Cashing into the Angus beef market, considerably later than the competition, McDonalds restaurants have been testing a new line of 1/3 lb. Hamburgers in California. Curiosity got the better of me and I broke my vows of never eating their brand of food again to test the product for myself. Here is how the new McDonalds hamburgers stand next to the competition.
The book “Fast Food Nation” revealed many of the secrets to flavor experimenting and chemically produced tastes within the fast food industry. McDonalds is a strong user of non-natural ingredients and added flavorings. Which brings me to their new burger: how could a company with such strong support for the business of artificial flavoring produce such a tasteless burger?
The new McDonalds 1/3 lb burgers have no affect on the taste buds. I tried the bacon version and the Deluxe version with all the toppings. They also have a Mushroom topped one, but I try to avoid fungus especially from fast food places. The only flavor on the bacon burger came from the fake bacon and the only flavors from the Deluxe were the onions, some sauce, and some pickles that tasted as if their freshness had been compromised. The meat itself when sectioned off and devoured was plain and I might as well have been licking some plastic food.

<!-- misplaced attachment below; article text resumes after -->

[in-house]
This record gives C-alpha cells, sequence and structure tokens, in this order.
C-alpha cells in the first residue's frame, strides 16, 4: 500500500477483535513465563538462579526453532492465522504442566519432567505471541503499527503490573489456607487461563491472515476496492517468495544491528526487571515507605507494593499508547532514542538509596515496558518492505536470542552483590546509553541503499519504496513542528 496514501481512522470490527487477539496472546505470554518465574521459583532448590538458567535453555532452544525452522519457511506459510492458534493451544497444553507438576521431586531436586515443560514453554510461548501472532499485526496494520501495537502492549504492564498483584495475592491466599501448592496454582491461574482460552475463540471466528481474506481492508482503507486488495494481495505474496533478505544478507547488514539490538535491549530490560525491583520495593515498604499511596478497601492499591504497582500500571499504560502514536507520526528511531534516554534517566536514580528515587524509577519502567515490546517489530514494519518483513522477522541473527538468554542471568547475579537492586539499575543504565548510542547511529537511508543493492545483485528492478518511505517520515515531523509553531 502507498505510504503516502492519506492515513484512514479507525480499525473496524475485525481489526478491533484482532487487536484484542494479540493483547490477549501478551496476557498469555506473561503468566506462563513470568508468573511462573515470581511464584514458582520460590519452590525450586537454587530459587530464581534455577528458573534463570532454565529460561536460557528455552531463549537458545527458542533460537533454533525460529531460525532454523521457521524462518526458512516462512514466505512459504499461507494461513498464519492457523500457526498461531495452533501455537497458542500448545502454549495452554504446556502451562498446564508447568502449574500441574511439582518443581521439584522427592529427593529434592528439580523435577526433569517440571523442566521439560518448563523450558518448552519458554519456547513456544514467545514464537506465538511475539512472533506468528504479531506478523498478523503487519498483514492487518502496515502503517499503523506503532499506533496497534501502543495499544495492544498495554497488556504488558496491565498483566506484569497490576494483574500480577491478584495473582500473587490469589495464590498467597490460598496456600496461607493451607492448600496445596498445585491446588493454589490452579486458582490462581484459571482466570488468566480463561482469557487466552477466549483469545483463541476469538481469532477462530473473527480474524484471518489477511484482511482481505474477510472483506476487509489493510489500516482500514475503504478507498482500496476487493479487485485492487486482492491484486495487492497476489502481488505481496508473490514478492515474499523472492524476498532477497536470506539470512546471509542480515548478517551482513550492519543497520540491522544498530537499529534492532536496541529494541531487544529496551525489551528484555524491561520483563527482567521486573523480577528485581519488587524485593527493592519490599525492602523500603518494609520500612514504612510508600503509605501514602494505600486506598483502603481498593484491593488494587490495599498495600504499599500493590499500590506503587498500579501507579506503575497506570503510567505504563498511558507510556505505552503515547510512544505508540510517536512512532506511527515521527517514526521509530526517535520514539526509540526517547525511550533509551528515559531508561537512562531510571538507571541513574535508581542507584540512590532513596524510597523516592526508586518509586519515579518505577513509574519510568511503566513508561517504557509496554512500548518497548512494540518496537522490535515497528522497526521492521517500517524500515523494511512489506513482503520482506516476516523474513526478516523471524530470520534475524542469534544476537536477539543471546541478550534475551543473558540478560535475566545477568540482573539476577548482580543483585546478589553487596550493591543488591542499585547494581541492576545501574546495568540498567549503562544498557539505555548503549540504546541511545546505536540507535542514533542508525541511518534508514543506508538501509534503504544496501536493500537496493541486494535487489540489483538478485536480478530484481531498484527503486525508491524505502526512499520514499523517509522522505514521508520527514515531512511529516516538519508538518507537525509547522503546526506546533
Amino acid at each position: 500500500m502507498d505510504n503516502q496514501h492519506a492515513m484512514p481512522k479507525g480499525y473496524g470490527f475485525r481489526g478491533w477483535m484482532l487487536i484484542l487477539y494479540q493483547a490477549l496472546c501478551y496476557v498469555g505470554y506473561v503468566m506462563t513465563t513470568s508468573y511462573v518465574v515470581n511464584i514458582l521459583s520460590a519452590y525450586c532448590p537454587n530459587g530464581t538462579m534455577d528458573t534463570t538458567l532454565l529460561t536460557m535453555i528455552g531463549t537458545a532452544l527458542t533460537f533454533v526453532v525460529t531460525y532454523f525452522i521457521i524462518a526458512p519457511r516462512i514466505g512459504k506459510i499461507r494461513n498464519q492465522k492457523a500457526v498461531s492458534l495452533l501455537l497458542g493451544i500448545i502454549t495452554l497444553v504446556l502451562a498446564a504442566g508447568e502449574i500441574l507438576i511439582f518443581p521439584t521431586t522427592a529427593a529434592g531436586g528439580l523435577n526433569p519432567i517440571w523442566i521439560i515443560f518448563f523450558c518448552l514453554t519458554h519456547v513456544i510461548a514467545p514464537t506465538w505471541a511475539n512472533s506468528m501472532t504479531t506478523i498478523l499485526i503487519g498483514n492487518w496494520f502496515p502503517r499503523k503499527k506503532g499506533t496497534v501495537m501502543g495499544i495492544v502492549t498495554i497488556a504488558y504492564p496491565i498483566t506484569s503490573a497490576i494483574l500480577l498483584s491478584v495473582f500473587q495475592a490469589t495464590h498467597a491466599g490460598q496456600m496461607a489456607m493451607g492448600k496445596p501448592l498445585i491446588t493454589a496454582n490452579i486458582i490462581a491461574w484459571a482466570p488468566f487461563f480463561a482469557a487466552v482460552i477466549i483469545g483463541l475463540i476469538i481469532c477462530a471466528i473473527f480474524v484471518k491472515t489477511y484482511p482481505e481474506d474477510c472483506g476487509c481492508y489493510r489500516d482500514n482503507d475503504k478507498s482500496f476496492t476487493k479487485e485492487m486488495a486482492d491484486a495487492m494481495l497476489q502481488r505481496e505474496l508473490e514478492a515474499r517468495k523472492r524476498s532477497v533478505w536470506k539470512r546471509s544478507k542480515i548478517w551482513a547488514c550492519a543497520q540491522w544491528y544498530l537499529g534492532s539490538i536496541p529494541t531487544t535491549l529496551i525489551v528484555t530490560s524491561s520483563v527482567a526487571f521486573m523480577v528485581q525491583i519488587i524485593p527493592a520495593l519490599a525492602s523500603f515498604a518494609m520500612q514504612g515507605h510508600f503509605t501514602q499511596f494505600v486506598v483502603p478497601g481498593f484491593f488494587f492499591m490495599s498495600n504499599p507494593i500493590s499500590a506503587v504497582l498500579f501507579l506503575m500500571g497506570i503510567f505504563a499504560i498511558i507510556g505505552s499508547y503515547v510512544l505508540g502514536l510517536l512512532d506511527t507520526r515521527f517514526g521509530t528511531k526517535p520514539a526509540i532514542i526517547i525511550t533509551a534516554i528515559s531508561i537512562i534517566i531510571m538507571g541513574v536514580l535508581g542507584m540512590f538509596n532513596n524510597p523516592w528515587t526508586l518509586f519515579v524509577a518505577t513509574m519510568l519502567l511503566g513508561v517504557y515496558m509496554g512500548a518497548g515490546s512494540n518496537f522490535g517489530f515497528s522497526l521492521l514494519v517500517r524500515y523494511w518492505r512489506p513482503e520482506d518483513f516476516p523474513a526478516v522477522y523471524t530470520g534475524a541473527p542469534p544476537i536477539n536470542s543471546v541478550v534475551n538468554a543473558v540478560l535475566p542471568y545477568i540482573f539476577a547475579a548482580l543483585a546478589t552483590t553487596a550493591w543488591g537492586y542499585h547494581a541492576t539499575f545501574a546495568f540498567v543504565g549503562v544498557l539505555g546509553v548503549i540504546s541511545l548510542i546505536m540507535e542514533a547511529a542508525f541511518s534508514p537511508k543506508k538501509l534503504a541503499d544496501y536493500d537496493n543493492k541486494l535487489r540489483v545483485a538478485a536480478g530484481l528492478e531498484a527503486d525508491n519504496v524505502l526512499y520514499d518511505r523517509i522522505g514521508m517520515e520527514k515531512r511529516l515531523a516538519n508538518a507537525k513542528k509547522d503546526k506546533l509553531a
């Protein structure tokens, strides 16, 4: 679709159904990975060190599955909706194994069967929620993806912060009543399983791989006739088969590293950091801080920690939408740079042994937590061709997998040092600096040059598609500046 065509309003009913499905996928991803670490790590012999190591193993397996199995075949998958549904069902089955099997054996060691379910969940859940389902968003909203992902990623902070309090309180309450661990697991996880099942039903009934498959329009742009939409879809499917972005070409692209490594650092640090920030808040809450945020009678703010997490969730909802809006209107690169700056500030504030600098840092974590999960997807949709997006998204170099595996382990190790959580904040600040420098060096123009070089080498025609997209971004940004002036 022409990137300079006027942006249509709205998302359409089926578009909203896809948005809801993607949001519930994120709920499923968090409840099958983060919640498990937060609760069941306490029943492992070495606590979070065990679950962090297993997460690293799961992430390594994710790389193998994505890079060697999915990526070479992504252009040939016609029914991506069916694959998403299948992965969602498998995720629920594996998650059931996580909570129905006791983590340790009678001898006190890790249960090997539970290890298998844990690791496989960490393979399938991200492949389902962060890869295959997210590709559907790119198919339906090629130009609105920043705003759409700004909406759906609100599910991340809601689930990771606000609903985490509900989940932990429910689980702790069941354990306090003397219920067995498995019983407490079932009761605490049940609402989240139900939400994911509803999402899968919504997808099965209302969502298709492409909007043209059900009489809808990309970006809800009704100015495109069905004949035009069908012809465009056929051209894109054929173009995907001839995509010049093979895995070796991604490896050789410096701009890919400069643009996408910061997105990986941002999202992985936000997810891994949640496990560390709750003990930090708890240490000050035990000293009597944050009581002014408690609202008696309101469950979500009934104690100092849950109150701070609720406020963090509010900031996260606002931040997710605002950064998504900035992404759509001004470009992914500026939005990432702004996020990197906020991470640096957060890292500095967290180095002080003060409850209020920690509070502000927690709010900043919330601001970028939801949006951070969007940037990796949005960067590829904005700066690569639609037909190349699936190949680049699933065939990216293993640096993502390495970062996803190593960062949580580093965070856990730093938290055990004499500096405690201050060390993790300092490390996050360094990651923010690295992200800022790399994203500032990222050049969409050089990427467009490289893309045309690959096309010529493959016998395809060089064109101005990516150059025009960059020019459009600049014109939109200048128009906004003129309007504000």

Hardee’s seems to have been the first restaurant to use the 1/3 lb and ½ lb angus burgers with success. Well in the west Hardee’s is Carl Jr. which bought out the Saint Louis, Mo based company and revamped the failing company by pushing sex appeal in the commercials and enlarging the burgers in size, price, and supposed quality. Burger King soon jumped on the same wagon and unveiled its own 1/3 lb Angus burgers. Both of these places have more flavor to the meat than McDonalds, with Hardee’s/ Carl Jr.s being the best and truly the best value for the hefty cost.
So why would McDonalds, after years of health lawsuits and a target audience seeking cheap processed $1 sandwiches also investigate the bigger angus burgers? When someone thinks of major corporations aside from oil companies I think two businesses come to mind: Wal-Mart and McDonalds. Therefore, in keeping with the corporate spirit McDonalds should look into holding a monopoly in the sales of the products relevant to their business. McDonalds is way late in joining the 1/3lb burger market, however with their competition having success in that field, why not roll out there own to try and steal those sales back to the golden arches side.
McDonalds new burgers are proclaimed to be 100% Angus beef, which is a claim used by others and what it really means is that what little true meat is in the product is probably 100% Angus. (In Carl Jr’s burgers you can sometimes actually see the filler; is that corn?) The restraunt chain is thus far claiming success in the test market, which surprises me due to the fact that it does not fit well with their main line of cheap sandwiches as far as going to the wallet is concerned. Regardless of their claims and the projected success of the product I am here to tell you: save your insides and your money. These new McDonalds burgers may be a better alternative than their regular burgers, but that just goes to show how horrible their regular food tastes when compared to something utterly tasteless.